Some of My Favorite Books

Thursday, May 27, 2010

Cut that meat! Cleaving by Julie Powell

Cleaving, Julie Powell's second book, is about her butcher internship at a small butcher shop in upstate New York. I imagine after her crazy success with her first book, Julie and Julia, she had more time and money on her hands than she knew what to do with. She used this butchering business as a diversion. That and an affair and overindulgence in wine. She could have just as easily done something different, like counting cracks in the sidewalks of Manhattan or watching paint dry so I suppose it was at least useful, but man, she's one self-indulged freak!

It was a little difficult to read all about her cheating on her husband, and staying with him, and him cheating on her, and the way this D character treated her and how pitifully she pursued him. Oh brother. And all that meat talk wasn't that pleasant to me. I mean, I hate to cut the fat off steak to make stir fry, and forget cutting up a whole chicken. Those suckers go in the crock pot or the oven if they even make it home. But it wasn't as bad as My Year of Meats, which just begged to gross people out. It was a very good novel but gross as hell, in parts.

 What grosses you out?

Book ReadCleaving
Author:  Julie Powell
ISBN: 978-0-316-00336-0

Sunday, May 23, 2010

Half Broke Horses, the winner by a head

Well, I did something I hardly ever do. I started reading one book then started another before finishing the first one. Shame. The first book? The Lacuna by Barbara Kingsolver.

I know! I love her books, usually. I'm having trouble loving this one though. I started it, liked it okay but never really got absorbed in the storyline. Those darned foreign settings. They trip me up nearly every time. This one is set in Mexico and the U.S. I don't know what it is. I guess I just can't relate.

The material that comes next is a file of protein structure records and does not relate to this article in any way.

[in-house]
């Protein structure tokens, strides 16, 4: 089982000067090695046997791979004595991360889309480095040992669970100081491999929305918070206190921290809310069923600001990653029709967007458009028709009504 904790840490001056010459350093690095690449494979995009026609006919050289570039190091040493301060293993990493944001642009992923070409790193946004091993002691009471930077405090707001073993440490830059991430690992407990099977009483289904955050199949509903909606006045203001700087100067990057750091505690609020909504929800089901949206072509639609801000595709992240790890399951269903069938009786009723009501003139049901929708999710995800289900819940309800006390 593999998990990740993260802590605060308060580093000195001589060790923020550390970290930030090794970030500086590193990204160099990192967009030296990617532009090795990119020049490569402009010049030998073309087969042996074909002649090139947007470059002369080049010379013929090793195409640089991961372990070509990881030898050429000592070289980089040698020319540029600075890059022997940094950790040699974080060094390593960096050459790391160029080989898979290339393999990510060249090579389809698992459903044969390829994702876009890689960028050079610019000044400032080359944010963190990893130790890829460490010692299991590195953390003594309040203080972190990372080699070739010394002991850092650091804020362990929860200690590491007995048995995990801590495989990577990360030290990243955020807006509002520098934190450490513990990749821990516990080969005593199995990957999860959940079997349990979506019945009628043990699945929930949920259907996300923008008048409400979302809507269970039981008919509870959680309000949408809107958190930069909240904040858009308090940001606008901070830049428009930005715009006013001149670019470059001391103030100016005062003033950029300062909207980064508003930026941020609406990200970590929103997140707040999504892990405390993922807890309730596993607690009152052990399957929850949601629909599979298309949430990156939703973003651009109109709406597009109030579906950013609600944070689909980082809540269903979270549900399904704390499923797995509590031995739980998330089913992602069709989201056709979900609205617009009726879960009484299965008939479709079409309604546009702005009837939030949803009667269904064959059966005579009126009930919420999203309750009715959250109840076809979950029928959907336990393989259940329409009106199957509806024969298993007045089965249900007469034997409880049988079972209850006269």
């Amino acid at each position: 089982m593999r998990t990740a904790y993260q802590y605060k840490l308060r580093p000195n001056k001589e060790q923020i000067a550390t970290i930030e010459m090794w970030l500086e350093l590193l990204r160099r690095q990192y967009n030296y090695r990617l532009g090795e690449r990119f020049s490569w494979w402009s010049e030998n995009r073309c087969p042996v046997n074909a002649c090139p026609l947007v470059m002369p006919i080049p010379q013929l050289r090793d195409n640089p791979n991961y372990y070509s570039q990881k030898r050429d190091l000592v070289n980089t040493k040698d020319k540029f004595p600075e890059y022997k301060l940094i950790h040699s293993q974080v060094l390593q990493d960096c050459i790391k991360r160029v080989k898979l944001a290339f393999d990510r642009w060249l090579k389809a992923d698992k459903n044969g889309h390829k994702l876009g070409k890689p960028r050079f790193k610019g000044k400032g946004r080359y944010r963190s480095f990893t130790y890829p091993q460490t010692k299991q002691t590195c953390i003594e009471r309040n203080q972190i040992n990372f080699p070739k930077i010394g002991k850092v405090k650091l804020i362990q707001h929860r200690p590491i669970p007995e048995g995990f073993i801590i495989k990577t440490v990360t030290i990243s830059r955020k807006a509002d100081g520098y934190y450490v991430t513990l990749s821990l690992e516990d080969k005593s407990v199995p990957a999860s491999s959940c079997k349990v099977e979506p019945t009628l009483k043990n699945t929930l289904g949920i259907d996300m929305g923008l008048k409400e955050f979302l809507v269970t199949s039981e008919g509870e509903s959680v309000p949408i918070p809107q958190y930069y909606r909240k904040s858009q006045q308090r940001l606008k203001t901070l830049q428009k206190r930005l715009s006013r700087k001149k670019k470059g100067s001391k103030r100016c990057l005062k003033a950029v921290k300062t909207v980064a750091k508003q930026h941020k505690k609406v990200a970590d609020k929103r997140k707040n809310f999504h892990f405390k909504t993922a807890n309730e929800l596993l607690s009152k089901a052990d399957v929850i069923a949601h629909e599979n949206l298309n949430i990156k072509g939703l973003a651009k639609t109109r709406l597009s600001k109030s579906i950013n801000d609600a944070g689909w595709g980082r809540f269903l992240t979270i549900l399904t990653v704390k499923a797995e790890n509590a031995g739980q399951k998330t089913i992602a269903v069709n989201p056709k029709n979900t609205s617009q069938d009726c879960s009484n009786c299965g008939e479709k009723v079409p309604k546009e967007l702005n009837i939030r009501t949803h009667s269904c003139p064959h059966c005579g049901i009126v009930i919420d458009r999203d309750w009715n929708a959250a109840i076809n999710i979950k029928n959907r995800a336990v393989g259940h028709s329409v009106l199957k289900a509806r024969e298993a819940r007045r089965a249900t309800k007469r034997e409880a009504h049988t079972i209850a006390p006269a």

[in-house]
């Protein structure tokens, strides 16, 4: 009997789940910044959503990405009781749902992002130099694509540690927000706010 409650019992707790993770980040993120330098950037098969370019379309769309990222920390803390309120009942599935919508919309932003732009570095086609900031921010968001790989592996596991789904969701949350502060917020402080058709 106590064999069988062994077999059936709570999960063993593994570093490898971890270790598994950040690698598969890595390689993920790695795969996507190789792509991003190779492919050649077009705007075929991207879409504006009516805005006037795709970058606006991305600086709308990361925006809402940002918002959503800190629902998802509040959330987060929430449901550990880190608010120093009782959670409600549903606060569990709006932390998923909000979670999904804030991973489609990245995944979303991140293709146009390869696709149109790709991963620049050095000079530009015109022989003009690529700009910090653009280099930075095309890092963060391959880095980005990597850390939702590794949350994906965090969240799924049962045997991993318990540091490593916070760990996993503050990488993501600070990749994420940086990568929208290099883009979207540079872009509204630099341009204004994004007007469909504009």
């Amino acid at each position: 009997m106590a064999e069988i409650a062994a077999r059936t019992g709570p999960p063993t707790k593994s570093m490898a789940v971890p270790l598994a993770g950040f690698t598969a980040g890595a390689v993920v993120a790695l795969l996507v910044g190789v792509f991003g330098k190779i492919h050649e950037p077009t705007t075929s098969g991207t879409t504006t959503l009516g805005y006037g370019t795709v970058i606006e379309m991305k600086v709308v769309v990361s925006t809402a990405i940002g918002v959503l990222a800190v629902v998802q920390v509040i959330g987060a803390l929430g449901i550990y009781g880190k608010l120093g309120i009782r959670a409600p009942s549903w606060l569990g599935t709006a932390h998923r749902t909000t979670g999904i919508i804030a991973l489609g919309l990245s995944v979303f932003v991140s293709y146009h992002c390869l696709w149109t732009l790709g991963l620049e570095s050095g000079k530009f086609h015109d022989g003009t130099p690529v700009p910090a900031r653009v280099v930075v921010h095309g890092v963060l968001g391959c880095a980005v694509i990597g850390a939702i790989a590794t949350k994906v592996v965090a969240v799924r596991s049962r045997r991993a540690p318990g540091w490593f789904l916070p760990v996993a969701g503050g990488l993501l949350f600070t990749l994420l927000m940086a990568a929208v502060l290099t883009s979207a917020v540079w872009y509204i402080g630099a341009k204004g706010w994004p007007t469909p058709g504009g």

Anyway, I saw Half Broke Horses on the New Books table at the Phoenix library when I was picking up some movies on the reserve shelf. I grabbed it! I loved The Glass Castle by Jeannette Walls. If you love memoirs (I do!) and you love larger than life tales (I do!), I think you'll love it. So, I figured I'd also like Half Broke Horses. I did.

The cover calls it "a true life novel," because it's based on Walls' maternal grandmother's life but she wrote it in first person and filled in the blanks, the details when she really didn't know exactly what was said or some of what happened. But this was as good as The Glass Castle, in my opinion. The book covers Lily Casey Smith's life from when she was about 10 years old till the 1950s. The woman was incredible. We have nothing to complain about.

I zipped through the book, then went to the Scottsdale library to pick up some movies (yes, I watch a lot of movies) and saw Cleaving, sitting on the New Non-fiction shelf, by that narcissistic whiner Julie Powell (Julie and Julia). So, I sat down to read a little to see if I could stomach it; it's about her new-found love--being a butcher. Yick. I hate cutting up meat, but I have to admit, I got sucked it. So, now I'm reading it. I must be in a memoir mood.

We'll see if in a few days when I finish Cleaving if The Lacuna opens up to me again.

Book ReadHalf Broke Horses
Author:  Jeannette Walls
ISBN: 978-0-670-02165-9

Saturday, May 15, 2010

Committed by Elizabeth Gilbert -- Life Sentence or A Good Thing?

Committed. The word, when I first saw it on the cover of Elizabeth Gilbert's latest book, inscribed on the inside of a gold wedding band, struck me as hilarious. I mean, committed. It's a humor book, surely! Committed. A life sentence. Penance for being stupid. That's my take on marriage these days. For me.